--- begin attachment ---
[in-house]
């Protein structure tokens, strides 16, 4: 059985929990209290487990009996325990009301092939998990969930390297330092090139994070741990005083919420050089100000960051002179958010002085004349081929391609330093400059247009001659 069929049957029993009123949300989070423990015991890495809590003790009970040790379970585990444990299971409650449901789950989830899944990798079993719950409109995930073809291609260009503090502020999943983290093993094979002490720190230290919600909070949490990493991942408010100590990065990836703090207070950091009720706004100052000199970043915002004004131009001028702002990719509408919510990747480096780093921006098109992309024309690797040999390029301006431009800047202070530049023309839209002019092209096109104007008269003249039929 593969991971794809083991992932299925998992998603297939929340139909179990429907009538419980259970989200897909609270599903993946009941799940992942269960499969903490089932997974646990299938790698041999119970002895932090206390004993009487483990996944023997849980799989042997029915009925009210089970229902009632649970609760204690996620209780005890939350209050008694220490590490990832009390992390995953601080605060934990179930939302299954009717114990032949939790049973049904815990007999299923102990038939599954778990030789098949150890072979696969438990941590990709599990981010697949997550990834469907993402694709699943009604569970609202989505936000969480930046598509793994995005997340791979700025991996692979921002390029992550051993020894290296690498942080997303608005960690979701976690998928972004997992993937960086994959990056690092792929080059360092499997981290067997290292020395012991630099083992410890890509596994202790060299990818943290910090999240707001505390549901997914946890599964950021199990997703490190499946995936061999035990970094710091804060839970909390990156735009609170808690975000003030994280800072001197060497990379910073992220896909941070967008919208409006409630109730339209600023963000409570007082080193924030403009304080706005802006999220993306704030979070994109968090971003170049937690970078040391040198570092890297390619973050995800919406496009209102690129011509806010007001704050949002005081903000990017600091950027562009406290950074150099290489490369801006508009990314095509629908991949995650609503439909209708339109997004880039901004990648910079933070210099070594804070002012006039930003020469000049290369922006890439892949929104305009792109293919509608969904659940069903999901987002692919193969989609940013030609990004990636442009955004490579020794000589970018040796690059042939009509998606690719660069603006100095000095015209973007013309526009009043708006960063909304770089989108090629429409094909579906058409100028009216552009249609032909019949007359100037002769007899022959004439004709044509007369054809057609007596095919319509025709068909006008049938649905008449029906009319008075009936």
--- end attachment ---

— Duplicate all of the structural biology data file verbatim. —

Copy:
[in-house]
């Protein structure tokens, strides 16, 4: 059985929990209290487990009996325990009301092939998990969930390297330092090139994070741990005083919420050089100000960051002179958010002085004349081929391609330093400059247009001659 069929049957029993009123949300989070423990015991890495809590003790009970040790379970585990444990299971409650449901789950989830899944990798079993719950409109995930073809291609260009503090502020999943983290093993094979002490720190230290919600909070949490990493991942408010100590990065990836703090207070950091009720706004100052000199970043915002004004131009001028702002990719509408919510990747480096780093921006098109992309024309690797040999390029301006431009800047202070530049023309839209002019092209096109104007008269003249039929 593969991971794809083991992932299925998992998603297939929340139909179990429907009538419980259970989200897909609270599903993946009941799940992942269960499969903490089932997974646990299938790698041999119970002895932090206390004993009487483990996944023997849980799989042997029915009925009210089970229902009632649970609760204690996620209780005890939350209050008694220490590490990832009390992390995953601080605060934990179930939302299954009717114990032949939790049973049904815990007999299923102990038939599954778990030789098949150890072979696969438990941590990709599990981010697949997550990834469907993402694709699943009604569970609202989505936000969480930046598509793994995005997340791979700025991996692979921002390029992550051993020894290296690498942080997303608005960690979701976690998928972004997992993937960086994959990056690092792929080059360092499997981290067997290292020395012991630099083992410890890509596994202790060299990818943290910090999240707001505390549901997914946890599964950021199990997703490190499946995936061999035990970094710091804060839970909390990156735009609170808690975000003030994280800072001197060497990379910073992220896909941070967008919208409006409630109730339209600023963000409570007082080193924030403009304080706005802006999220993306704030979070994109968090971003170049937690970078040391040198570092890297390619973050995800919406496009209102690129011509806010007001704050949002005081903000990017600091950027562009406290950074150099290489490369801006508009990314095509629908991949995650609503439909209708339109997004880039901004990648910079933070210099070594804070002012006039930003020469000049290369922006890439892949929104305009792109293919509608969904659940069903999901987002692919193969989609940013030609990004990636442009955004490579020794000589970018040796690059042939009509998606690719660069603006100095000095015209973007013309526009009043708006960063909304770089989108090629429409094909579906058409100028009216552009249609032909019949007359100037002769007899022959004439004709044509007369054809057609007596095919319509025709068909006008049938649905008449029906009319008075009936």